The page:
The Tasmanian Swan galaxias is one of twenty-two native freshwater fish identified as likely to become extinct within the next twenty years. According to new research, the extinctions will happen unless there is increased conservation action. The list of at risk species identified in the study includes the Daintree rainbowfish, Barrow cave gudgeon, red-finned blue-eye, little […]
The Tasmanian Swan galaxias is one of twenty-two native freshwater fish identified as likely to become extinct within the next twenty years. According to new research, the extinctions will happen unless there is increased conservation action.
The list of at risk species identified in the study includes the Daintree rainbowfish, Barrow cave gudgeon, red-finned blue-eye, little pygmy perch and stocky galaxias.
The study is part of a larger project by the Australian government’s National Environmental Science Program to identify species at high risk of extinction, which has already identified at risk mammals and birds, leading to new survey and recovery efforts, by governments and community groups, for many of those species.
The research team assessing fish species included experts from every state and territory and was led by Associate Professor Mark Lintermans from the University of Canberra, a freshwater scientist with more than 35 years’ experience in fisheries research and management.
“Understanding which species are at risk is a vital first step in preventing their extinctions,” said Associate Professor Lintermans.
The most imperilled fish species in Australia is the Shaw galaxias in Gippsland, Victoria. It is a tiny fish with tiger stripes that has an 80% chance of becoming extinct within twenty years if there is no change in management.
“Like many other smaller native fish species in southern Australia, the Shaw galaxias has been pushed to the brink by trout, predatory species which were introduced to Australia for recreational fishing.
“The Shaw galaxias was once more wide spread, but there are now only around 80 remaining found in a single small population above a waterfall which protected them from trout.
Tasmania’s Swan galaxias occurs only in trout-free streams in the upper reaches of the Swan River and Macquarie River catchments. Natural populations are very small and highly fragmented, and have declined dramatically since 2004.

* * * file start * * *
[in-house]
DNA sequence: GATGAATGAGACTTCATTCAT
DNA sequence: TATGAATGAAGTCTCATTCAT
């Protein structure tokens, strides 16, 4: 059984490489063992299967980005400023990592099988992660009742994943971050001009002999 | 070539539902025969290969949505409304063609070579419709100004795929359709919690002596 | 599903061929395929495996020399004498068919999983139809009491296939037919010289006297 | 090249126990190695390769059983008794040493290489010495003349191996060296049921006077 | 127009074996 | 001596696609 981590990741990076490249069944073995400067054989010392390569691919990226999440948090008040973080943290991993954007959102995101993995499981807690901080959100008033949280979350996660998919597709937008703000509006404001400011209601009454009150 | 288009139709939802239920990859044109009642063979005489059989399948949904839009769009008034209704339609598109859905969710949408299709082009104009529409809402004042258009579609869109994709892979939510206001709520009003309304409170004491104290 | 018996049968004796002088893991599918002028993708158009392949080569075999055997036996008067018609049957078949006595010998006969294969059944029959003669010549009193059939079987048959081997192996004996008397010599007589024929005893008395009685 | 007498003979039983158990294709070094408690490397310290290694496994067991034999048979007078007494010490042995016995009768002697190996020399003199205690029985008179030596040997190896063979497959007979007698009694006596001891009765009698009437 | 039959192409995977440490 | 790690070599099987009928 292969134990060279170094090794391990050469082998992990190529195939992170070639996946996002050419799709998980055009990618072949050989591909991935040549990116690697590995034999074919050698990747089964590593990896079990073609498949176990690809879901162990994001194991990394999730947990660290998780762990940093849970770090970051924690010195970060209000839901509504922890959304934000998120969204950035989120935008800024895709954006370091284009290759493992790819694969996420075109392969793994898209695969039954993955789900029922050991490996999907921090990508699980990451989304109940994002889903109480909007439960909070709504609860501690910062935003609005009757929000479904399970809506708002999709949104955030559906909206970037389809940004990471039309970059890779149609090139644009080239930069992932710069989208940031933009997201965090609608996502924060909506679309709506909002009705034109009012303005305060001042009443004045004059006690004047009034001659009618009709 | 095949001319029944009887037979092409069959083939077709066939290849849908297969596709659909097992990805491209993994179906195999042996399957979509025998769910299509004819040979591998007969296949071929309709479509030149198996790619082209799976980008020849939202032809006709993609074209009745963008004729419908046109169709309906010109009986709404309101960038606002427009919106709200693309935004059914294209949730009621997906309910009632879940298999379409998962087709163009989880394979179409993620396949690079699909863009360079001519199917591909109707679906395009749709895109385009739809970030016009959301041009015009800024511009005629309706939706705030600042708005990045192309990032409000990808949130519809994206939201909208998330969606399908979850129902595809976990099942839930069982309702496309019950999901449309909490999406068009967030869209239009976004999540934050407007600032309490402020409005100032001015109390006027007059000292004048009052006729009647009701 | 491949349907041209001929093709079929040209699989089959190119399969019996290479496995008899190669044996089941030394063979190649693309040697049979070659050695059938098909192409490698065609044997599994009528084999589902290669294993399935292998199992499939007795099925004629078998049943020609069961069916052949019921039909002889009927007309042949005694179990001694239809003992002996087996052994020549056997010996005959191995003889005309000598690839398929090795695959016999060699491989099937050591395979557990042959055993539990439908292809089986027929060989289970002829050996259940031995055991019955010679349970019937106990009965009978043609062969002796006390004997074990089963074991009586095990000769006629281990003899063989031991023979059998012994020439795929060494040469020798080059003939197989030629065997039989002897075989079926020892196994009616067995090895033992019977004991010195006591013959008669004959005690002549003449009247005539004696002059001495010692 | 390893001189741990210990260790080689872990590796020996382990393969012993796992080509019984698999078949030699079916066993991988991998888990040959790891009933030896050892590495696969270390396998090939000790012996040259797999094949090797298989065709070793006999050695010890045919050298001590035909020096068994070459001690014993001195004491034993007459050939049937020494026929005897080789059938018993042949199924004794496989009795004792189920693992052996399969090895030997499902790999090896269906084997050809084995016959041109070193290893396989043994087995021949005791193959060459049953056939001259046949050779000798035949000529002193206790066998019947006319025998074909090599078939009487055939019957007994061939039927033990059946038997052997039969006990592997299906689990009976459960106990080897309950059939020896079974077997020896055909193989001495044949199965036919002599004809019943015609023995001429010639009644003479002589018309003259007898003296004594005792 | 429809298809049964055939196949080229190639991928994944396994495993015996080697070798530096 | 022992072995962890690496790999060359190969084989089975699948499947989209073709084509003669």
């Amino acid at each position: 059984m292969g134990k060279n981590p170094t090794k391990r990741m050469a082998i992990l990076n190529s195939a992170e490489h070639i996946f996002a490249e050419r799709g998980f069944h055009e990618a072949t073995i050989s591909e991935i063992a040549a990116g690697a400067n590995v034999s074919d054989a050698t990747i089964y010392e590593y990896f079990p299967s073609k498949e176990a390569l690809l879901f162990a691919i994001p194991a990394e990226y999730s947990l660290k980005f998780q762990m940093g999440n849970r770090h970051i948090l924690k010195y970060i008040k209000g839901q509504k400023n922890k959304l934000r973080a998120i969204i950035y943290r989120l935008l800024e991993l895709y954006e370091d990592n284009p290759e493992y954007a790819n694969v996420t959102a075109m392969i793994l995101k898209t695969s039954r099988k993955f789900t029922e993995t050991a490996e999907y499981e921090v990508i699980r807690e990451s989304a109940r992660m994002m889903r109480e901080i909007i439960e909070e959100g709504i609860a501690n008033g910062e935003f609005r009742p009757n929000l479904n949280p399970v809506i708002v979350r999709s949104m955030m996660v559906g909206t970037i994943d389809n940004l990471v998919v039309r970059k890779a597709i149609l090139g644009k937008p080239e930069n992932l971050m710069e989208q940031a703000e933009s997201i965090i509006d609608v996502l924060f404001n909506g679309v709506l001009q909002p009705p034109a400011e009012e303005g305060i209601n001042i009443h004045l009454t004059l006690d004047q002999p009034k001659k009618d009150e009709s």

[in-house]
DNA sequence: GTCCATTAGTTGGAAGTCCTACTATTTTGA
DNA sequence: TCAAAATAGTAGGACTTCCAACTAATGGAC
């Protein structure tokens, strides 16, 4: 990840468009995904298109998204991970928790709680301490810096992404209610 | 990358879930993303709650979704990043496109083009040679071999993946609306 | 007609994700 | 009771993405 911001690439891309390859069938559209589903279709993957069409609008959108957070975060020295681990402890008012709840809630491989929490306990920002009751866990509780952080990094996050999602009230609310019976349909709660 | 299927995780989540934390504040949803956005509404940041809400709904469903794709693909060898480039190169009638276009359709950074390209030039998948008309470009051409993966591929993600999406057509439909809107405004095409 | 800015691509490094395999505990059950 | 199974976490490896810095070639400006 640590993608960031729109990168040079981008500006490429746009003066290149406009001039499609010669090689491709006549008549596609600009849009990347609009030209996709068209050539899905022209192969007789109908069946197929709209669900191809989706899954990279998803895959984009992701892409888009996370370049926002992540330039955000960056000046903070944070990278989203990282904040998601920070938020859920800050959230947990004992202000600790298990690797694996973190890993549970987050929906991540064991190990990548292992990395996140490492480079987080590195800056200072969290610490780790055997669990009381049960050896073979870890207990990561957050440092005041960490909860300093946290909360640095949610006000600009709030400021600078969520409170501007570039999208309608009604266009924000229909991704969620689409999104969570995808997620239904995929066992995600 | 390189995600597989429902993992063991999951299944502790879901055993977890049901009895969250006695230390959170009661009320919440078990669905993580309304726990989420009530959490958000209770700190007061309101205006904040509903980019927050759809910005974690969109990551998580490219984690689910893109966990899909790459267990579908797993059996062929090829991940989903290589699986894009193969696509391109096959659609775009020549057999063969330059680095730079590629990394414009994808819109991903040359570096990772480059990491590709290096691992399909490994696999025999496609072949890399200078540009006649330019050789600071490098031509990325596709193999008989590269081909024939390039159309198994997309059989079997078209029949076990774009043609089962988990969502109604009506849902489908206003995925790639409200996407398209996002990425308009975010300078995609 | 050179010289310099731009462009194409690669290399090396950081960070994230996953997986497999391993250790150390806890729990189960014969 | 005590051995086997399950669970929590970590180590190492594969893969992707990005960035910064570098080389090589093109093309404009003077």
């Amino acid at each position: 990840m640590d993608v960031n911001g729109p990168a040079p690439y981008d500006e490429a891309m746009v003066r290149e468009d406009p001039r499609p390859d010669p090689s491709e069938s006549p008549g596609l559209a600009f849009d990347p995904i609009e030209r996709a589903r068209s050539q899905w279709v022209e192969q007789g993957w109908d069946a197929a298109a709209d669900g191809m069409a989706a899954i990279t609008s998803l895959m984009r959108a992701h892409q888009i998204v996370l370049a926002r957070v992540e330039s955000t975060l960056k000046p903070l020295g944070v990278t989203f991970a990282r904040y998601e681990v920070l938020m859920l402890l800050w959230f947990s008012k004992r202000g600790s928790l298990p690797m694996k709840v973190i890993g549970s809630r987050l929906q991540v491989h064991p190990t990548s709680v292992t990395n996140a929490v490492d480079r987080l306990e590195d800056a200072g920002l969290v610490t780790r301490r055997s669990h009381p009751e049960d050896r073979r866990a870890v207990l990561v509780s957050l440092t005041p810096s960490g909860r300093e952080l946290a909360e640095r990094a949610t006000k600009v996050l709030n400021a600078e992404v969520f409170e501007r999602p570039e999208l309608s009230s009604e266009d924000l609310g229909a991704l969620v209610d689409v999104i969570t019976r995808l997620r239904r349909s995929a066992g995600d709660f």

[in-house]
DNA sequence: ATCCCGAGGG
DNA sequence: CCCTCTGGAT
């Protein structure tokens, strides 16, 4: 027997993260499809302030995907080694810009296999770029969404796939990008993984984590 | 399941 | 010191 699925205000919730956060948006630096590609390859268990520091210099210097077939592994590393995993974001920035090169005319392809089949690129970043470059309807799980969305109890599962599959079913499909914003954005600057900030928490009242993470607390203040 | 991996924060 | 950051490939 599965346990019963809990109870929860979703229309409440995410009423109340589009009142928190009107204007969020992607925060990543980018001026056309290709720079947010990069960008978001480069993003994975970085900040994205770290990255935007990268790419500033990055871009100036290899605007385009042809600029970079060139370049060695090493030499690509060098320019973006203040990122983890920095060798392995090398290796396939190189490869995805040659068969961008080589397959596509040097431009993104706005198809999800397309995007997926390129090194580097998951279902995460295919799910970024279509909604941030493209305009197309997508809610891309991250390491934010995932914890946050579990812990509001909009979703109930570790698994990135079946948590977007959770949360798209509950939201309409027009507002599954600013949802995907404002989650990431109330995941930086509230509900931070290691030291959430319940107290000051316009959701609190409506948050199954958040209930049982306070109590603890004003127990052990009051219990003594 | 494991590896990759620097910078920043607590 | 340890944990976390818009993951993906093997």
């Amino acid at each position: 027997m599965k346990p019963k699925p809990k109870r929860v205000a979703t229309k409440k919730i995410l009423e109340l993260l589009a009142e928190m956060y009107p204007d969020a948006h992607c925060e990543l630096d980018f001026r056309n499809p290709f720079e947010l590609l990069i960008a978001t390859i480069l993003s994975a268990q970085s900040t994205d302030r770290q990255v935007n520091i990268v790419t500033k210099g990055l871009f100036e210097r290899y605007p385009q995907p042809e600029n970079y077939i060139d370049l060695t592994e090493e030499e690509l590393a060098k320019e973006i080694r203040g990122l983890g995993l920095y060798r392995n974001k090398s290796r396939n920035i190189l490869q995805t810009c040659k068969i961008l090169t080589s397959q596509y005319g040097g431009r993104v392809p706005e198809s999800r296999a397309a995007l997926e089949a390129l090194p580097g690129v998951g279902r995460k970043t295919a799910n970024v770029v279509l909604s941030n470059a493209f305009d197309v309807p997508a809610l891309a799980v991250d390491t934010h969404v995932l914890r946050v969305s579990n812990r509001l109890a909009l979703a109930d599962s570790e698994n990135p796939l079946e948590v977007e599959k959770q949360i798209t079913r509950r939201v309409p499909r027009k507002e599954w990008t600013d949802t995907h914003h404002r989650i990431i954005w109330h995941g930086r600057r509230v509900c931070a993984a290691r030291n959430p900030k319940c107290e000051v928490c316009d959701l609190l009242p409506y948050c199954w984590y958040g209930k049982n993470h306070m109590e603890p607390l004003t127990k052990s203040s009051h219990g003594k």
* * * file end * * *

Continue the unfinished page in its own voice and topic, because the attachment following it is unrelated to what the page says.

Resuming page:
“Most of the species we identified have had large reductions in their distributions, and now only occur in one small area.
This presents a new threat as a single catastrophic event, like a large bushfire, could potentially wipe out the species in one hit.”
“These species were already imperilled before the 2019-20 fires, and many are now in even more dire straits.
“For example, before the Black Summer fires we believed there were up to 2,500 Yalmy galaxias, a species only found in the Snowy River National Park, which was badly impacted in the fires.
“Since the fires surveys have so far found only two individuals, one male and one female in separate areas. While there are plans to reunite them as soon as possible, the species is now extremely close to extinction.
“Invasive species like trout, having only a single small population, and climate change, are the most common threats to the Australian fish species we identified as at greatest risk of extinction.”
Associate Professor Lintermans thinks our fish need far more attention.
“Out of sight, under water, the decline of freshwater fish, especially our smaller native fish that aren’t angling species, usually goes unnoticed.
“Many people are unaware of the catastrophic declines of many native fish species since the 1950s.
“Only one fish species, the Pedder galaxias, is officially recorded as extinct in the wild* but we know we have lost one before it was described and have almost certainly lost other species before we even knew about their existence.” (This status has been in place since 2005 under the Environment Protection and Biodiversity Conservation Act ).
“Only three of the twenty-two species we identified as at extreme risk are currently listed as threatened under national environmental legislation (EPBC Act), leaving the remaining nineteen unprotected nationally.
“Listing species under legislation may seem like a small step on the road to recovery, but can be key to protecting the last remaining survivors and areas of critical habitat, and can prompt other recovery actions.”
Lintermans noted that some of the species on this list have only recently been discovered and named, yet are already in trouble.
“The fate of these species will depend upon individual targeted action, investment and collaboration among governments and non-government organisations to mitigate threats and support recovery.”
The research has been published in the scientific journal Pacific Conservation Biology.
Source: Tasmanian Times https://tasmaniantimes.com/2020/08/22-australian-freshwater-fish-extinction-path/#utm_source=rss&utm_medium=rss&utm_campaign=22-australian-freshwater-fish-extinction-path